Ancient Bridges Still In Use Today

When you think about bridges, you probably think about those technological wonders of the modern age, like the Golden Gate Bridge or whatever you cross on your way to work. It's easy to forget that the ancients built technological wonders, too — and they were doing it thousands of years before anyone ever conceived of building a bridge across the San Francisco Bay.

What makes ancient bridges even more amazing is that so many of them are not only still standing, they are also still in use. That means besides remaining structurally sound centuries after they were built, they can also withstand the daily onslaught of modern pedestrians and sometimes even automobiles. Yes, it's already pretty amazing that someone who lived a thousand years ago could design and build a structure capable of safely conducting people across rivers and canyons, but it's even more amazing that these ancient engineers knew how to make these ancient bridges last, too.

The oldest bridge in Rome

The Romans built a lot of bridges. In fact, when they got bored of sitting around the house watching the frescoes dry, the Romans would go out and build a bridge, just for a laugh. (Probably not really, but there are 931 Roman bridges still in existence in 26 countries, which means there were a fat lot of Roman bridges a couple thousand years ago.)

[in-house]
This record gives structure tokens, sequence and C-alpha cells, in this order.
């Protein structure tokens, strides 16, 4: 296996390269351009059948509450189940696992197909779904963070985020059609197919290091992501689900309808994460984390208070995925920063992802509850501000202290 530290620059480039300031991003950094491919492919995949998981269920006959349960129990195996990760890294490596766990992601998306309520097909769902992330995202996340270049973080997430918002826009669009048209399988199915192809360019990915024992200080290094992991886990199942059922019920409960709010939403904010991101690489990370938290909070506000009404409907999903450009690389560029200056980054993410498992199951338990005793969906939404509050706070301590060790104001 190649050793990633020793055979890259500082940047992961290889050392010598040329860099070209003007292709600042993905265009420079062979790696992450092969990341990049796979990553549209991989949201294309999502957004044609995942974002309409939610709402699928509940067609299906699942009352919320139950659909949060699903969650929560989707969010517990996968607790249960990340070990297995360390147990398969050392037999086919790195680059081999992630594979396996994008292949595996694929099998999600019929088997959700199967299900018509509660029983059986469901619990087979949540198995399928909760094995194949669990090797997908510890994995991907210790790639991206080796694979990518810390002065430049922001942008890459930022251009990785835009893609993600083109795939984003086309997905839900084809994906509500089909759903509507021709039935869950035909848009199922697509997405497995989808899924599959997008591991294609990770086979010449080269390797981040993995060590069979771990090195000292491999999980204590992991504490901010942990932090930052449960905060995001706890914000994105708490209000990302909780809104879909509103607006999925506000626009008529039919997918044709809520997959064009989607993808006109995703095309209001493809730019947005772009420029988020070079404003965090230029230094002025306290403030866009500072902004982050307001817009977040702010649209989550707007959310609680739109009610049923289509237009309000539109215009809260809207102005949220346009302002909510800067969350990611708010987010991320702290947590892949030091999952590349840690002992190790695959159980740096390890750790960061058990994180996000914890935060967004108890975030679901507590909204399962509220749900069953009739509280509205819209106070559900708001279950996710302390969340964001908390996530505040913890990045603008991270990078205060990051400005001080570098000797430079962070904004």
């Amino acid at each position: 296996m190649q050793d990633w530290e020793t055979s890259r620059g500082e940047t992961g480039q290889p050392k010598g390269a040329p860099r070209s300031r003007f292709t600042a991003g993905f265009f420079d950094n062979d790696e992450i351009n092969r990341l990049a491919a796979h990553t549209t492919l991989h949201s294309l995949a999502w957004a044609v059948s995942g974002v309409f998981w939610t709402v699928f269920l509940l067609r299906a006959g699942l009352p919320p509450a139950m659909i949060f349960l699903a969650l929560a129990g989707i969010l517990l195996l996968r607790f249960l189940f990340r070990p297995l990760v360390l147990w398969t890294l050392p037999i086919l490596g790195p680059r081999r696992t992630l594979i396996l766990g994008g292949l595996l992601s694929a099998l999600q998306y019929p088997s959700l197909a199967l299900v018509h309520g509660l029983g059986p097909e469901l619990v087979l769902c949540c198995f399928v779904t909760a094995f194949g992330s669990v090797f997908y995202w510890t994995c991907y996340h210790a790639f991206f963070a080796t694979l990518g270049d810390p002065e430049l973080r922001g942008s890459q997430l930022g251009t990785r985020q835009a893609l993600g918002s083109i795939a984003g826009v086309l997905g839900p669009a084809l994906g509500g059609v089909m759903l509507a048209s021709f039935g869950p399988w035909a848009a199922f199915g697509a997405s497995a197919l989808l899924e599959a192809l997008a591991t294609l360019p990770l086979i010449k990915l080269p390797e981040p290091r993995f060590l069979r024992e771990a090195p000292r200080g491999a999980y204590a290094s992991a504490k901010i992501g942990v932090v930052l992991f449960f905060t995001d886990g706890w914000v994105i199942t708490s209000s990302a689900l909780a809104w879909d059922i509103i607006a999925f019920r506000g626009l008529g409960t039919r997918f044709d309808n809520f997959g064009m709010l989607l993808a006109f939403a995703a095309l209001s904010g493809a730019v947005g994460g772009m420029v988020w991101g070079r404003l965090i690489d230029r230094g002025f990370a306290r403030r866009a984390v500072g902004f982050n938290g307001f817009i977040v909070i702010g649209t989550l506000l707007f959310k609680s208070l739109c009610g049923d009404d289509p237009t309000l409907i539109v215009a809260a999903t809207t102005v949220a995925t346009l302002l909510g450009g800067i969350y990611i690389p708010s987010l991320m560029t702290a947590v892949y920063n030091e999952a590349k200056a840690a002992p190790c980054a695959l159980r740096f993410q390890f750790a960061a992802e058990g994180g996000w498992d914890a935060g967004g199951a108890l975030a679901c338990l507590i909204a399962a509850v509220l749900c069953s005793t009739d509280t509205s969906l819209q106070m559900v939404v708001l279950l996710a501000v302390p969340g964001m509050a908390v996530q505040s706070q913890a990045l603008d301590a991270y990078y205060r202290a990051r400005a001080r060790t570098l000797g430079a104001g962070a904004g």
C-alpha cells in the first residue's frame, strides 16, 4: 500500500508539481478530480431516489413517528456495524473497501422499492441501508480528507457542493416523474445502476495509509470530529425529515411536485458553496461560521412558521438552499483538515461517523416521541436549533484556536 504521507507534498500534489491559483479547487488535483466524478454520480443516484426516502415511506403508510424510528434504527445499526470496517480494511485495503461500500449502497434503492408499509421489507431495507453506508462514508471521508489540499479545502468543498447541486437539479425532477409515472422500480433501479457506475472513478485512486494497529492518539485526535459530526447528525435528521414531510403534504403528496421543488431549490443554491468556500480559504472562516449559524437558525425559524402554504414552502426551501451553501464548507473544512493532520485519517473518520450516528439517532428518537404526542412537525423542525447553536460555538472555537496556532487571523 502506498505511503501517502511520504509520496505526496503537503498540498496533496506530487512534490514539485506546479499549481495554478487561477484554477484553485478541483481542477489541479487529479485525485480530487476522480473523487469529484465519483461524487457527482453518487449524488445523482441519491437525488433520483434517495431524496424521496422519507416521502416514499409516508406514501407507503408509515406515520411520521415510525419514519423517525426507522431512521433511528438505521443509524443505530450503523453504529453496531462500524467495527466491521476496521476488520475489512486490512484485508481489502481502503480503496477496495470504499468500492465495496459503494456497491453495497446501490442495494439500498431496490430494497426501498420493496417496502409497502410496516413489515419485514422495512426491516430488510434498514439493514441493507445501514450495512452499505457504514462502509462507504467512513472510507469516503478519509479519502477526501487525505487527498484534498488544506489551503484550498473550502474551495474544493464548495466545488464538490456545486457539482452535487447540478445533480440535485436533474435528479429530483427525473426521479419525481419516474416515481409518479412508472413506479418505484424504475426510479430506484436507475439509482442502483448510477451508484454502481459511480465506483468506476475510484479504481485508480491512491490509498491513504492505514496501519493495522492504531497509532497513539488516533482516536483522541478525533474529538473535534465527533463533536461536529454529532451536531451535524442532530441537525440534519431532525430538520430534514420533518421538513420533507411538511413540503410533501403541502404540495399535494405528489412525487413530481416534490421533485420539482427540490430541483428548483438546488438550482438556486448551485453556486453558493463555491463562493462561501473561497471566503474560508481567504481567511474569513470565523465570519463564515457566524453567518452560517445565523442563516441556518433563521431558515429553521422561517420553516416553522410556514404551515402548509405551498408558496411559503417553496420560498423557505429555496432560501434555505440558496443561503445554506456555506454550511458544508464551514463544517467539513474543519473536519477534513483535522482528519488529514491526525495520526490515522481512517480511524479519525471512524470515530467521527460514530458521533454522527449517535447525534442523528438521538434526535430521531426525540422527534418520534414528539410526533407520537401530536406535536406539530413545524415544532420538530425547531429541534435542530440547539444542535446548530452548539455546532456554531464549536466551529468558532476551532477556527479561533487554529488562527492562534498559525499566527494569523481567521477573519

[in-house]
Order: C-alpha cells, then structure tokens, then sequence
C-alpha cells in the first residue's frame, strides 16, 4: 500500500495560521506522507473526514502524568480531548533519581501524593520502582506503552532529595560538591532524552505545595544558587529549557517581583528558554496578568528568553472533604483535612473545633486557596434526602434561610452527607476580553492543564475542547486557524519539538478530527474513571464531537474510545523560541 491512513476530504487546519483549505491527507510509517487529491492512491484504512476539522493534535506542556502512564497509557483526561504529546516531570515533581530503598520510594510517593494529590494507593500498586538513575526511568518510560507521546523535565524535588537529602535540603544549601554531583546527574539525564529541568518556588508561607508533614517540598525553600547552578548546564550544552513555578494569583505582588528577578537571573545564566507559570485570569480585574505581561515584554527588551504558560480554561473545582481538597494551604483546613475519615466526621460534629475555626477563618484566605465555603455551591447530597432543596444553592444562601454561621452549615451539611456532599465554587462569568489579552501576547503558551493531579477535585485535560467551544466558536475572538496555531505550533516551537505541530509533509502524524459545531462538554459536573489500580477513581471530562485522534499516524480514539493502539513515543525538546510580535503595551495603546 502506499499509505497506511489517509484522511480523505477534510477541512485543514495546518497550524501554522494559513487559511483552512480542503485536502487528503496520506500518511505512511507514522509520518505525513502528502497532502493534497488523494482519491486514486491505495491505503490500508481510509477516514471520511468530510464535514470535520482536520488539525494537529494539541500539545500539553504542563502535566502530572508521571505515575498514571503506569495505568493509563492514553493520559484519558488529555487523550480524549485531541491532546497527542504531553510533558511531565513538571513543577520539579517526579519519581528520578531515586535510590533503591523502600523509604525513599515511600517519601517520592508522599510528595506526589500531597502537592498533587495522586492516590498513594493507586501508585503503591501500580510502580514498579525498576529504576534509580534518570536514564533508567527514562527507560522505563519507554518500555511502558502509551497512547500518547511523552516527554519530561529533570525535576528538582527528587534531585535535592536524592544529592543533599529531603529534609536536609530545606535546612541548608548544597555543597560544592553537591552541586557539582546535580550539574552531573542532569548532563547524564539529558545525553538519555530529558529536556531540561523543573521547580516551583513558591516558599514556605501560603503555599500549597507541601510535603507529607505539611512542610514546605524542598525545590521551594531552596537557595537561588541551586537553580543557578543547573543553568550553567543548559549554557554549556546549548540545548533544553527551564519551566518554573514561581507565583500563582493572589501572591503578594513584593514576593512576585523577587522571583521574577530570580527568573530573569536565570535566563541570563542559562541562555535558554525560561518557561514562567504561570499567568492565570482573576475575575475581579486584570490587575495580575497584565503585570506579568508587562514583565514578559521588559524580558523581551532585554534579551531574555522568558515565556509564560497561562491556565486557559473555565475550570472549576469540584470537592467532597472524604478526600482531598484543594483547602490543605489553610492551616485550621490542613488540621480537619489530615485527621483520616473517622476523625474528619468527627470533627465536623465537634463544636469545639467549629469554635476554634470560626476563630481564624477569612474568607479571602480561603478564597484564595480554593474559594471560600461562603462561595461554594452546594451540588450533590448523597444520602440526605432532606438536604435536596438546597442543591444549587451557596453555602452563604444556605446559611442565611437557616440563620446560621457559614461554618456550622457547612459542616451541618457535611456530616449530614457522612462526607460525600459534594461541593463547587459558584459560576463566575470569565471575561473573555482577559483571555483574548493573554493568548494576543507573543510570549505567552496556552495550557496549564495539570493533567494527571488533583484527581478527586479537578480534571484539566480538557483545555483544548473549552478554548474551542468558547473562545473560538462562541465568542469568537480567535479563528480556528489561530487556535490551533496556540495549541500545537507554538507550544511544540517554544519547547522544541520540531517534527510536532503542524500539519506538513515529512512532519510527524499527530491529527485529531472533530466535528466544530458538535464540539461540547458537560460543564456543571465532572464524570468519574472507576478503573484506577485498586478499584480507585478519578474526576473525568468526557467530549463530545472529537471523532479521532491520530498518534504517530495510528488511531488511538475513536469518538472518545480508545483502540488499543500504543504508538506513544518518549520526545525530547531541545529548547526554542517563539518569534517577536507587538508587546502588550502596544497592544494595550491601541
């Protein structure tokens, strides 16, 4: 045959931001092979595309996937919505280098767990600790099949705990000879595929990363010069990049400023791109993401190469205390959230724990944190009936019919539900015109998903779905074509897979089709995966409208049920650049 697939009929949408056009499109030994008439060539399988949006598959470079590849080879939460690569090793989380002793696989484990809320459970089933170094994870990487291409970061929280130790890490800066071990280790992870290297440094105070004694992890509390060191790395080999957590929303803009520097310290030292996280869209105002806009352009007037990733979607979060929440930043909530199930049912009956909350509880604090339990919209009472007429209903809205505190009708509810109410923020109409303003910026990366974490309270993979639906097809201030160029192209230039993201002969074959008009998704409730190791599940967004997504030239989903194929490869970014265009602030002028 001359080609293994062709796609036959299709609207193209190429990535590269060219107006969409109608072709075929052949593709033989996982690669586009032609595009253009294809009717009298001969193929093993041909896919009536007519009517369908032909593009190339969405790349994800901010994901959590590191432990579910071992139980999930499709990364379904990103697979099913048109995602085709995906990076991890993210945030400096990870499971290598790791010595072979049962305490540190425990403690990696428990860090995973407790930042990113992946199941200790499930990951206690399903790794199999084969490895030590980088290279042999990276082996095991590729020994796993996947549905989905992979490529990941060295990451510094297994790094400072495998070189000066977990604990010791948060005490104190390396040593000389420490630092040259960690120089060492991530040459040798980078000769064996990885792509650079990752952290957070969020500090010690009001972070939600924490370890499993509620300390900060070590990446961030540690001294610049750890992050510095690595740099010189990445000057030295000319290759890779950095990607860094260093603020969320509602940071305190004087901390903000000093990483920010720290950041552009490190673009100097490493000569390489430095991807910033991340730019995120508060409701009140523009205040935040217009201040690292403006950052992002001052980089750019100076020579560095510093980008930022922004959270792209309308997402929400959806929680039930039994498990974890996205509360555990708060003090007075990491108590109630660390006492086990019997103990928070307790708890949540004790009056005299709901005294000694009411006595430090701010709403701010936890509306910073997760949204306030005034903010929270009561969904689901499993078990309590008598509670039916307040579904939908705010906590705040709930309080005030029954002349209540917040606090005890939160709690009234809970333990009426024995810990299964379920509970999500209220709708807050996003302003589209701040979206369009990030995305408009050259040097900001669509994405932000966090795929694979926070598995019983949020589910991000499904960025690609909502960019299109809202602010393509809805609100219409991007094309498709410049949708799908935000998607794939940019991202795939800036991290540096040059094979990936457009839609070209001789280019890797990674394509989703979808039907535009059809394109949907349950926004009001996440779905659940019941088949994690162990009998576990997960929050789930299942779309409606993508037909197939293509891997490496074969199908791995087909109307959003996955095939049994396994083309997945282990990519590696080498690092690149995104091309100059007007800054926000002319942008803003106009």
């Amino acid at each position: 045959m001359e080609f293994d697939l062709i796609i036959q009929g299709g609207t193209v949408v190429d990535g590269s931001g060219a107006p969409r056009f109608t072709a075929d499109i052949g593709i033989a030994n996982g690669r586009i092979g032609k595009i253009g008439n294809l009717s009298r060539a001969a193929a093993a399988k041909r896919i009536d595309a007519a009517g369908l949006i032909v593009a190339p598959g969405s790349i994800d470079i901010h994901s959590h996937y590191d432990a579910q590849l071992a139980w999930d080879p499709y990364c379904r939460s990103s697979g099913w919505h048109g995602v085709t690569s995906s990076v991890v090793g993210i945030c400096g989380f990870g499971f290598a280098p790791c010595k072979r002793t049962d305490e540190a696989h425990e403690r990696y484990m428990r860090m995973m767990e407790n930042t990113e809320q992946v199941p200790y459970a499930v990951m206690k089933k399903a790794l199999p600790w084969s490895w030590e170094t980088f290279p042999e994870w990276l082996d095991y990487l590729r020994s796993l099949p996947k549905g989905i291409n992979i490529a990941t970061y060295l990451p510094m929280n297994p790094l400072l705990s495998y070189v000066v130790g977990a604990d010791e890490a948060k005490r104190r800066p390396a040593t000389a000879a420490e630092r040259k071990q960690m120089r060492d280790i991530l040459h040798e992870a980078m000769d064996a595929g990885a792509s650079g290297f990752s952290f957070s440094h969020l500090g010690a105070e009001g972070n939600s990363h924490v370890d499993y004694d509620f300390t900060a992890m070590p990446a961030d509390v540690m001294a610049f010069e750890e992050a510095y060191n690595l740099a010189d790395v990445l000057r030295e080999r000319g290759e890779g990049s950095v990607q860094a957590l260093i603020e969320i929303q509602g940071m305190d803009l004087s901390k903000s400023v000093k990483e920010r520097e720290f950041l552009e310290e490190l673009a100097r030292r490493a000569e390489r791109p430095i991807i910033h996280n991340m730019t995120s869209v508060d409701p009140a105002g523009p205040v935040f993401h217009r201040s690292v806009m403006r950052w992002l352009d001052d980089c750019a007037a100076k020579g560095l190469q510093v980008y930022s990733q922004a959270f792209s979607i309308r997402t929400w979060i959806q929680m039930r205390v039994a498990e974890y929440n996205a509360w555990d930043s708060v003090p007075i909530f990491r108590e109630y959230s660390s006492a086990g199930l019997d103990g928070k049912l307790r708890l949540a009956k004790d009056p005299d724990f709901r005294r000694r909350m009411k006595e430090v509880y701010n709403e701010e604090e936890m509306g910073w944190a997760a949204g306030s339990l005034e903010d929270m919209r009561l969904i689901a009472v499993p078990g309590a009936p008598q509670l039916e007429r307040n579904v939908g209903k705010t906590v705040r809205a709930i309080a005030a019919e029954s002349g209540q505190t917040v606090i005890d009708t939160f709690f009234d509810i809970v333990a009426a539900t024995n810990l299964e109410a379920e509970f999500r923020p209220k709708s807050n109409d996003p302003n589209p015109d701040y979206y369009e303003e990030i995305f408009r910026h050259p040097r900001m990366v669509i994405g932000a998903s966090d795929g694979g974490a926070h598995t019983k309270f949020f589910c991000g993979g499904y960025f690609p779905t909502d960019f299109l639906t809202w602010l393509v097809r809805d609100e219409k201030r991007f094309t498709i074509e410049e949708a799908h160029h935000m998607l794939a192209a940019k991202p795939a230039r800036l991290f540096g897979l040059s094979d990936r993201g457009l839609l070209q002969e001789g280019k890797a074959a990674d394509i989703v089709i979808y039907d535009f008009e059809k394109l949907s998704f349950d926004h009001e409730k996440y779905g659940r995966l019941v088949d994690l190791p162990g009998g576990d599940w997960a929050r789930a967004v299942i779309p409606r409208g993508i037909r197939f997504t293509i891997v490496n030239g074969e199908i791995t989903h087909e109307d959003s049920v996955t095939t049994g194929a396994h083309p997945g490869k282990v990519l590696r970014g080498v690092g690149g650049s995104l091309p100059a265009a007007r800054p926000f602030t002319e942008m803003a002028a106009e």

Anyway the oldest still-in-use bridge in Rome is the Pons Fabricius, which was built in 62 B.C. and according to was likely a replacement for a wooden bridge that once crossed the same span. The bridge is just over 200 feet long, and it connects an island in the Tiber River with the opposite bank. (There was once a second bridge connecting the island to the opposite bank, but it was destroyed in the late 1800s.) Pons Fabricius is a pedestrian bridge, so unless a couple thousand pedestrians try to stand on it at the same time, there's a very good chance it will remain standing for at least another couple centuries.

The oldest bridge that hasn't collapsed under the weight of modern traffic (yet)

Pons Fabricius may be the oldest functioning bridge in Rome, but according to the Guiness Book of World Records, the oldest functioning bridge in the world crosses the river Meles in Izmir, Turkey. Built in 850 B.C., the bridge predates the Romans and is simply called Caravan, or Sarnic in Turkish. Its construction is slab-stone single-arch, and it's about 42 feet long. It's not super-impressive to look at — if you were a tourist in Izmir you'd probably entirely fail to notice it unless someone said to you, "Hey, this bridge is almost 3,000 years old."

According to CNN, Homer once crossed this bridge, and so did Saint Paul, though that's mostly legend since there weren't traffic cameras back then. Still, it's fun to imagine that Homer might have dreamed up a few lines for "The Odyssey" while taking in the view, so we'll let it slide.